I’ve always believed that conversations can change lives. For someone in need to know that there is even one person who cares, well that might just make all the difference. At times I feel like I’m on a daily canvass to make men talk, but I’ve realised in the past few days that it’s just as important to listen and to react to what those talking are saying – it can’t just fall on deaf ears.

Why?

Because Chester talked. Chester talked about depression and anxiety and the ‘bad neighbourhood’ that existed between his ears until there was quite literally no more words to be said. In the last few days I must’ve watched a dozen interviews where Chester talks rather eloquently about all of the above and more. He doesn’t sound crazy, he doesn’t sound over the edge, he sounds sad and tired of his plight, but ultimately calm and accepting of what his life had become.

When listening to Chester speak, you begin to understand that his issues aren’t a phase but very much a daily struggle that have existed for many years. He tells of how his only coping mechanisms were to be a good Father, a good Husband, a good friend, a good band-mate and that when he wasn’t being any of those things he was terrified to be left alone in a mind that haunted his very existence. His revelations are deeply concerning, but his openness and his willingness to show a vulnerability to the world is nothing short of inspirational.

It’s so incredibly sad that opening up wasn’t enough to save Chester’s life, but that doesn’t mean it won’t save the life of another. On reflection, I think the nature in which Chester spoke about his issues was potentially quite deceptive to those around him. He spoke with such ease that in a way it gave this illusion that he was in control, that no matter how difficult life was he was getting on with it and that ultimately, he would be okay.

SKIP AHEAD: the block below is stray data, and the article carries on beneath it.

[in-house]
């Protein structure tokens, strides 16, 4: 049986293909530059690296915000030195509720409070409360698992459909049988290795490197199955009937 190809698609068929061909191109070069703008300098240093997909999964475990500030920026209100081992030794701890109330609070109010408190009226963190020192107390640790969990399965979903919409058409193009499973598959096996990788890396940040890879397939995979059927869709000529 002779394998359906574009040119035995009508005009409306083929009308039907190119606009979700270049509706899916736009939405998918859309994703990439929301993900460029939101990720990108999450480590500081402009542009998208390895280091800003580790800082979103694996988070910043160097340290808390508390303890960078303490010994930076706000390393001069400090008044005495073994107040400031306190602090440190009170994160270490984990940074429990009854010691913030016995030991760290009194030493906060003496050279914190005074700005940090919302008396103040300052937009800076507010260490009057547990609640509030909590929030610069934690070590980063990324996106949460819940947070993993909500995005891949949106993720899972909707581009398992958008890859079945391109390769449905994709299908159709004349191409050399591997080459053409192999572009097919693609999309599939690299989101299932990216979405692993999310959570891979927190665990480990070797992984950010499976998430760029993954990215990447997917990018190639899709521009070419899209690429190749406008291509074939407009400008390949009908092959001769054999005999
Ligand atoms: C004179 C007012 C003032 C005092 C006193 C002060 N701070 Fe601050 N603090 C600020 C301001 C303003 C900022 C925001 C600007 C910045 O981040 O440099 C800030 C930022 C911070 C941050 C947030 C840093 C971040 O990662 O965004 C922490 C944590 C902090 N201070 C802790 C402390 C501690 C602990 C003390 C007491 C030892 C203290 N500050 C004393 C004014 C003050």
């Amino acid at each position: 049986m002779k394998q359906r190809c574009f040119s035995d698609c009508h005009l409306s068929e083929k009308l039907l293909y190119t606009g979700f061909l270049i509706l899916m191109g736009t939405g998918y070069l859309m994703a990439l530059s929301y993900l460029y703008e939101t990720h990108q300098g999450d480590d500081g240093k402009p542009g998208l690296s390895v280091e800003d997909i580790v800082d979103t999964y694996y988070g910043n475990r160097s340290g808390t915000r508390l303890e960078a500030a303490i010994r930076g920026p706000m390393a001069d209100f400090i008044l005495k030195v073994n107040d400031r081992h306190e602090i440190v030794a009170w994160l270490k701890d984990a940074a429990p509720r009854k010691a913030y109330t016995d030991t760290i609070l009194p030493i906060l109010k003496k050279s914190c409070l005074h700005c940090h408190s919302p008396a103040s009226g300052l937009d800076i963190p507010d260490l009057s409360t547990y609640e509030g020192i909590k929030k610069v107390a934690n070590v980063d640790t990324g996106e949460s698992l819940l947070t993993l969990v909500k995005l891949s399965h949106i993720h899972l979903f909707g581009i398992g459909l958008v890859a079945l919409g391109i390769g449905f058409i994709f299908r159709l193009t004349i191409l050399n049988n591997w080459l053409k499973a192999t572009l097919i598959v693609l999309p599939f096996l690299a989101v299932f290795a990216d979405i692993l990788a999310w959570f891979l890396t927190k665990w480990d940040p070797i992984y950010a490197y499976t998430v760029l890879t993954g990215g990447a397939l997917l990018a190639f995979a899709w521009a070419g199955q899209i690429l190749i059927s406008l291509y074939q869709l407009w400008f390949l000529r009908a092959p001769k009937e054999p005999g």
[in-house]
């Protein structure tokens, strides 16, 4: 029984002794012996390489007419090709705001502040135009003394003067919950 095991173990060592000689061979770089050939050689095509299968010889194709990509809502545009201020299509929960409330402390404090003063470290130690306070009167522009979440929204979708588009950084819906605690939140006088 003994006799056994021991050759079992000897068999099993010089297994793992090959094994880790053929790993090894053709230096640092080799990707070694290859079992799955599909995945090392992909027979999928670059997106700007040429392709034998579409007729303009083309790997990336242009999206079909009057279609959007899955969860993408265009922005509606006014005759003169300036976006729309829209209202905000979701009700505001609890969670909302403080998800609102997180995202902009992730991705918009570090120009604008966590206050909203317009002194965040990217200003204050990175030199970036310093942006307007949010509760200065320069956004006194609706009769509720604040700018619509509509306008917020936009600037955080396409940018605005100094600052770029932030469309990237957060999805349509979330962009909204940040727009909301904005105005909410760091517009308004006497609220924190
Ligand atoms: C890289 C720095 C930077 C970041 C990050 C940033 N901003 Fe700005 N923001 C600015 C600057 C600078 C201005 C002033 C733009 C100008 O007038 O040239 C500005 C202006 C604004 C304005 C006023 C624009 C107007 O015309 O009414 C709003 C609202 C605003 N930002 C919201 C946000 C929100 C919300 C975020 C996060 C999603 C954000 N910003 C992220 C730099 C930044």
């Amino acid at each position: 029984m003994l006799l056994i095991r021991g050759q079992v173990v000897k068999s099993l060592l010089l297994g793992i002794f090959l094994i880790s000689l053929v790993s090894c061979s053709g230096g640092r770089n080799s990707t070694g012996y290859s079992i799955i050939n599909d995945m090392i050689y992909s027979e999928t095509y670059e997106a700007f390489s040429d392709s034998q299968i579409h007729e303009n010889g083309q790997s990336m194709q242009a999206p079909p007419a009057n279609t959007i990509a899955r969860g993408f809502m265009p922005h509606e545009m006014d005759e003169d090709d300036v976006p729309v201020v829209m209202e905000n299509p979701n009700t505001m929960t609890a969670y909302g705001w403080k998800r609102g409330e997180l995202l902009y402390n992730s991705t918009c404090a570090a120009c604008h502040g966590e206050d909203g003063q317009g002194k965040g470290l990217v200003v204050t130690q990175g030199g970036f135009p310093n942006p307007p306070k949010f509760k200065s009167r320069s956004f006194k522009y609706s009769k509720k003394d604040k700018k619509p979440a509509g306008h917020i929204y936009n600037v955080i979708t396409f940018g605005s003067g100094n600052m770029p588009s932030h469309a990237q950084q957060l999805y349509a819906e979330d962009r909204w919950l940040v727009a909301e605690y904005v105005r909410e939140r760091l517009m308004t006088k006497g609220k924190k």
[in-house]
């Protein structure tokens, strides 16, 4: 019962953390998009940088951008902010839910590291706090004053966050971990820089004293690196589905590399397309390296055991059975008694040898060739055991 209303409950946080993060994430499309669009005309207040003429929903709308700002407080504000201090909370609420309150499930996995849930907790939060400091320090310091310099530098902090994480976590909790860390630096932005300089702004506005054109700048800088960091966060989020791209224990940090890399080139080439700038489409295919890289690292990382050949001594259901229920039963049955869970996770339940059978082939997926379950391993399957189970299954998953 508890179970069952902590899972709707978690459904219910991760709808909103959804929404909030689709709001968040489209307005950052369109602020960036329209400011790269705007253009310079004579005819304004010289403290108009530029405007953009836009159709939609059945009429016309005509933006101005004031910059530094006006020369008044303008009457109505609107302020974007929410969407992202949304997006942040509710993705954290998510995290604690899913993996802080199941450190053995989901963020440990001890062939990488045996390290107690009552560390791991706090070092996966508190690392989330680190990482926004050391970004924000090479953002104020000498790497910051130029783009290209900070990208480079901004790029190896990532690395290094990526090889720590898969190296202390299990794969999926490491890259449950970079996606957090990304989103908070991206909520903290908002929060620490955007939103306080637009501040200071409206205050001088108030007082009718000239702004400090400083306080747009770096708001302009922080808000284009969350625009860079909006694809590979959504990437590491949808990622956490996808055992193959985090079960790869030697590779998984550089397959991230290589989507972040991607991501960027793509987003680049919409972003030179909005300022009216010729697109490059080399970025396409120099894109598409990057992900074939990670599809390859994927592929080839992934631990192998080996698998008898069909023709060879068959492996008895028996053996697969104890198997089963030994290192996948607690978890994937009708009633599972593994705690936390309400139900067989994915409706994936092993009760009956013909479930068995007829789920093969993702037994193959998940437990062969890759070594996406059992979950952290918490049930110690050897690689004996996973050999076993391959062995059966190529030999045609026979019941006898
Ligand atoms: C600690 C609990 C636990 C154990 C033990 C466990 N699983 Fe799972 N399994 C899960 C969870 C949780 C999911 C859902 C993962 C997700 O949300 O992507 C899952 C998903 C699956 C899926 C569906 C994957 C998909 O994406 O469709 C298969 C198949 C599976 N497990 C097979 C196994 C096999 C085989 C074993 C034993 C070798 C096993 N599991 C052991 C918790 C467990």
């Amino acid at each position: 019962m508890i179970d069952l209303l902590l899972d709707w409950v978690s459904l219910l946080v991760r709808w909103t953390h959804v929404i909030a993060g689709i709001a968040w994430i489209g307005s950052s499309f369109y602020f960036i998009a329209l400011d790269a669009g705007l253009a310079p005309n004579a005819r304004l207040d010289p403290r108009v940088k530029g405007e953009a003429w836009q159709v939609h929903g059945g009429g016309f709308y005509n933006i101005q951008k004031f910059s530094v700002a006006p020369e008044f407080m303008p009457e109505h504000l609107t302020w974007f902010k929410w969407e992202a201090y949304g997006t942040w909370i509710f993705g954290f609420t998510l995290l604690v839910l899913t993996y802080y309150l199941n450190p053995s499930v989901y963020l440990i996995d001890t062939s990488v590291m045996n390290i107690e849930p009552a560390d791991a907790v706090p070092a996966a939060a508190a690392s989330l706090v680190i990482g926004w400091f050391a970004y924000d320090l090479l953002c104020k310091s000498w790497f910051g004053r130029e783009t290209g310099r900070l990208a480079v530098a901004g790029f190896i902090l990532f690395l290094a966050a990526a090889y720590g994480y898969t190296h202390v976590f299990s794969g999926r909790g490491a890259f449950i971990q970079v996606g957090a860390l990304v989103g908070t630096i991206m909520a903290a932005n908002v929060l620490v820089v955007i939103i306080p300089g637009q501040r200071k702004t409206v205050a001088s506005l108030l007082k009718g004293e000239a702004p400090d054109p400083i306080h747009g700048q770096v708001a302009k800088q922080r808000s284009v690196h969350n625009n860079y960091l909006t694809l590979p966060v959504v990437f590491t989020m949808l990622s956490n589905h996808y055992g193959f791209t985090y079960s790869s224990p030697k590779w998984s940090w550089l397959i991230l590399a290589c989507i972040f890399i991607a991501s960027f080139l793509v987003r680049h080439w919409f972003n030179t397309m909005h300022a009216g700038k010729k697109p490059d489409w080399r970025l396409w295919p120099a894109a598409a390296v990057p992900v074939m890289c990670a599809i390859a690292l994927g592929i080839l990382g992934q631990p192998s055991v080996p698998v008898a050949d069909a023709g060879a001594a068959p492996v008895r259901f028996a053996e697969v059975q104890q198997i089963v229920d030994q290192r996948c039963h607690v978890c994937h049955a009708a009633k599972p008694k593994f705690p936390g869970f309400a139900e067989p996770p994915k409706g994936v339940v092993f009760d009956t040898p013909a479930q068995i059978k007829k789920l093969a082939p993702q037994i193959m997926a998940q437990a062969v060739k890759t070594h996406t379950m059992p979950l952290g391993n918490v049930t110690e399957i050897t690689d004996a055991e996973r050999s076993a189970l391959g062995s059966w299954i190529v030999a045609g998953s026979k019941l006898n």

Outside of the world that existed in his head, Chester had a good life. A Father of six, a beautiful wife, founding member of one of the most iconic bands in history, adoring fans stretching to the ends of the earth and a voice that stole many a show. How scary depression must be to leave all of that behind.

Please always talk, please always listen, please look out for one another, please don’t take someone’s “I’m okay” for granted. It’s not that those around Chester didn’t do these things, it’s just a small reminder that this is the bare minimum we can do to help those in need and you just never know who might be in need of saving. I’ve thought a lot about Chester’s performance at Chris Cornell’s funeral, the norm at funerals is to feel sad and realise how lucky we all are that it isn’t us. Think how tormented someone must feel to decide they must be next, it’s time we stop taking this lightly.

He was the voice of an era and I feel heartbroken that another young person has found death to be the only way out. Thank you Chester for blessing us with a voice that could make us not only jump around like maniacs, but swarm us with goosebumps and move us to tears.

Finally at peace, you will be so missed.

PTB